Hooked onto the wave of pulsating rhythm and held captive by a powerfully mesmerizing stage presence, the audience of Queen’s “Magic” Tour in 1986 found themselves drawn into a spectacle like no other. At the heart of this sonic euphoria stood the flamboyant and endearing Freddie Mercury, garbed in a regal ensemble: a crown and cloak. While many perceived these as mere costume props, they served as symbolic artifacts, encapsulating the magic of Freddie’s performances.
Diana Moseley, the designer of Freddie’s signature regalia, recalls the impetus behind their creation. His penchant for theatricality was never just a matter of style or vanity; it was a tool for breaking down the barriers created by mammoth stadiums. Freddie indulged in playful acts of dressing up, wielding garments and accessories to connect with the audience in a manner that transcended the stage. This included adopting flags of host countries or donning whimsical wigs – all were part of Freddie’s unique playbook to reach across to his audience.
To understand the dichotomy of Freddie Mercury’s personality, one must perceive his two distinct facades: the unassuming, shy man off-stage, and the energetic, all-consuming performer that he transformed into once the spotlight found him. Moseley recollects witnessing this metamorphosis during shows at Wembley and other stadiums. The audiences’ enormous size and palpable energy would be enough to send tremors down any performer’s spine. Yet, Freddie would channel this energy, focusing it into his performance with laser-like concentration.
On a notable day in Paris, Mercury found himself standing in the grand foyer of a hotel, clad in his iconic crown and cloak. Before stepping into the cacophony of television crews, fans, and black limousines that awaited him, he offered a simple yet profound sentiment, “Right, as soon as I go out there, I’m theirs.” This stark declaration illustrates the consummate performer’s dedication – his understanding that the act of performing was a symbiotic relationship, a shared journey with the audience.
The crown and cloak ensemble, known for its appearance throughout the “Magic” Tour, was not a product of extensive planning or elaborate fittings. Instead, it was the result of an impromptu phone call from Freddie during rehearsals in Sweden. He expressed a desire for a grand finale that would leave the audience in awe. Freddie envisioned a grandiose, Napoleonic coronation, marked with a real crown and cloak. His desire was not for a parody, but for authenticity, for realness.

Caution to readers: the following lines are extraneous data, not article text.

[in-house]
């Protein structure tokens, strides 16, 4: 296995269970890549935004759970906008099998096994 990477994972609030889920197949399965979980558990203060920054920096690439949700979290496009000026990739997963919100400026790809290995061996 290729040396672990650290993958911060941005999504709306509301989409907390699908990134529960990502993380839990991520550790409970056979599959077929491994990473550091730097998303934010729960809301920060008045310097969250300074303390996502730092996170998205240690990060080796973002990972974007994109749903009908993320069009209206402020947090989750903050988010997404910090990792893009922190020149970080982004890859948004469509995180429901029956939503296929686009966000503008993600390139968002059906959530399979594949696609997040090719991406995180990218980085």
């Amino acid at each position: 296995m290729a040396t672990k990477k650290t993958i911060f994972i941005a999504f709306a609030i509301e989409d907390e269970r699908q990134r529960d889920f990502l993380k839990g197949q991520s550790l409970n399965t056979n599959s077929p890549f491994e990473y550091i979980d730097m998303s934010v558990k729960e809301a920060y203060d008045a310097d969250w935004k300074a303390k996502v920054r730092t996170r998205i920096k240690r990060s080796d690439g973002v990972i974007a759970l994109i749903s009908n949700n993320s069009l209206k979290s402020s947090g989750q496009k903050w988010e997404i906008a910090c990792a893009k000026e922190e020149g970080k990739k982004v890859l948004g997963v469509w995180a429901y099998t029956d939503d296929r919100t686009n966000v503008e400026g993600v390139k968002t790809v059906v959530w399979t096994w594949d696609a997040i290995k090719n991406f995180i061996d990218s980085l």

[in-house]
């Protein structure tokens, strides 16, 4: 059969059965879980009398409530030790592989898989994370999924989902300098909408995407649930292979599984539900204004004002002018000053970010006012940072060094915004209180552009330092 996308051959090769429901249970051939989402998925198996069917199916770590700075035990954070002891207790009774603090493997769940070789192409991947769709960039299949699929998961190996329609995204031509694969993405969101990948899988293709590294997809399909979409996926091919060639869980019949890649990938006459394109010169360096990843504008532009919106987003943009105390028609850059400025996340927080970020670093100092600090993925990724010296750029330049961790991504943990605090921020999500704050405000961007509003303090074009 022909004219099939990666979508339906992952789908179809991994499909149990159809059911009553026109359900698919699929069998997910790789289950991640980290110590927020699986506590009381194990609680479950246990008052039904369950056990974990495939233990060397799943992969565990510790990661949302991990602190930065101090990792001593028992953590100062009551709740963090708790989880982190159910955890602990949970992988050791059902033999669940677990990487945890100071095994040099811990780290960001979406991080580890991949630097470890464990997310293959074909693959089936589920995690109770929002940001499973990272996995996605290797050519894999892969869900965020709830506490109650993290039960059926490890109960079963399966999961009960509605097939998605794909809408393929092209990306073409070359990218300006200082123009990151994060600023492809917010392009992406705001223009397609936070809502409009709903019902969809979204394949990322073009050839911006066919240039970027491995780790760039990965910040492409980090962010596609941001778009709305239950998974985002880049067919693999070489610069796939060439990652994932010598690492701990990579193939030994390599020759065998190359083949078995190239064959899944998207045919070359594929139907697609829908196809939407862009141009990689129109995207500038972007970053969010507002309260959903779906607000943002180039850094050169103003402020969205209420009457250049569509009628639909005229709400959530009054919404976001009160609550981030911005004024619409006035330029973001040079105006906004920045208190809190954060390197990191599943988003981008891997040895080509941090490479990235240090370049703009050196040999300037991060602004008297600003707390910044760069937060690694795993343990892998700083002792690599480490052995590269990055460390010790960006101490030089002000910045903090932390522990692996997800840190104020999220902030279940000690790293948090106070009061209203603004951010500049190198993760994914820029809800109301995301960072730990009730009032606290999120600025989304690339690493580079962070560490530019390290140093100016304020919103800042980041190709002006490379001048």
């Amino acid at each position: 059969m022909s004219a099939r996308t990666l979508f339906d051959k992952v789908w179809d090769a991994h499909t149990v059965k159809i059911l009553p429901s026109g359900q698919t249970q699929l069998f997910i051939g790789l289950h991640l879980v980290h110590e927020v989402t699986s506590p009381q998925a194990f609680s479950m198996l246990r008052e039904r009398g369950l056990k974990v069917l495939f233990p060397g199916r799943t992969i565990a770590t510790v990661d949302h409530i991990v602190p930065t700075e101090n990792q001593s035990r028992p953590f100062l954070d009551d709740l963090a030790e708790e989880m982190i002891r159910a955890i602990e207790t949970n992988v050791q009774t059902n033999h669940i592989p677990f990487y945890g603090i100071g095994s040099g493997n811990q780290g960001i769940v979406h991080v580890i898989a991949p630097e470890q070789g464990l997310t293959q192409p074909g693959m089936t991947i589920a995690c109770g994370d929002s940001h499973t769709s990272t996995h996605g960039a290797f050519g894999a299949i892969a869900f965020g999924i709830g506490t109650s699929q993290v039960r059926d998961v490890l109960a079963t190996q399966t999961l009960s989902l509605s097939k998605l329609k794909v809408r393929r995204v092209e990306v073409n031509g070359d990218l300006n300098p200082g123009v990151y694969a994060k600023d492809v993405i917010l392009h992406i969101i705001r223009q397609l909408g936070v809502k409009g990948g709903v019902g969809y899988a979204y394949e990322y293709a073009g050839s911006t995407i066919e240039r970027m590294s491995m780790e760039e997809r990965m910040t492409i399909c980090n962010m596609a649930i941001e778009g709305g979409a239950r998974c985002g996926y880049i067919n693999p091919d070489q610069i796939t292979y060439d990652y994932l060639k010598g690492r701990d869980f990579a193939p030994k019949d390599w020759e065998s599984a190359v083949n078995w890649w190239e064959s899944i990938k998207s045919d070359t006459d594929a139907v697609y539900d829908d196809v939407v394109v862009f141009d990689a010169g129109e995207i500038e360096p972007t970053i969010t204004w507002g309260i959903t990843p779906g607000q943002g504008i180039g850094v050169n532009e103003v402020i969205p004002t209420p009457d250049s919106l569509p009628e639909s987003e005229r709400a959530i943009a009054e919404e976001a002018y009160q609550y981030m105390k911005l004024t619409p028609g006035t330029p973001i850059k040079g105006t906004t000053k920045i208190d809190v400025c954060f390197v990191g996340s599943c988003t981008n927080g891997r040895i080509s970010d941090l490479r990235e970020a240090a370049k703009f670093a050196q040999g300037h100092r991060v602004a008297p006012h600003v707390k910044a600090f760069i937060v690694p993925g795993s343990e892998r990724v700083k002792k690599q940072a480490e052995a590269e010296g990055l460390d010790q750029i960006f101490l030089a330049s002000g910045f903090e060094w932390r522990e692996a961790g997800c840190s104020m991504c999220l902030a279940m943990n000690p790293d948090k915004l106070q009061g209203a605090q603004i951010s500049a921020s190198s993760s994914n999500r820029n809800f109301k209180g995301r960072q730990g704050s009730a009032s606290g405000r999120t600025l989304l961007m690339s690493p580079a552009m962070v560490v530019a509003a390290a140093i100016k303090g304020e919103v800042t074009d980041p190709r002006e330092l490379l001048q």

With just a week’s notice, Moseley was put to task. The creation of the regal attire was a testament to communal efforts and meticulous craftsmanship. Moseley’s studio was turned into a sewing bee, buzzing with people working diligently to craft the outfit. From hand-stitching the sumptuous dark red velvet cloak, inserting vintage fake ermine tails, to detailing the crown with jewelled accents, every element was meticulously worked upon.
Recalling the day she delivered the ensemble to Freddie’s suite at the Georges V hotel in Paris, Moseley quotes Jim Hutton, Freddie’s partner, “Freddie sashayed around regally but said something was missing. Then he grabbed a banana and used it as a microphone. He flounced about, trying to work out the way the cloak fell as he moved. He loved it. And so did all the fans that night.“
The crown and cloak ensemble became a significant part of Freddie Mercury’s stage persona, an authentic representation of his exuberance, his commitment to his craft, and his innate ability to connect with his audience. It was not merely a costume; it was an extension of Freddie, the performer – the one who, once on stage, belonged to the fans. So, the next time you look at Freddie Mercury’s iconic crown and cloak, remember, it wasn’t just a costume prop; it was the manifestation of the magic that was Freddie Mercury.
© Photos: Sotherby’s
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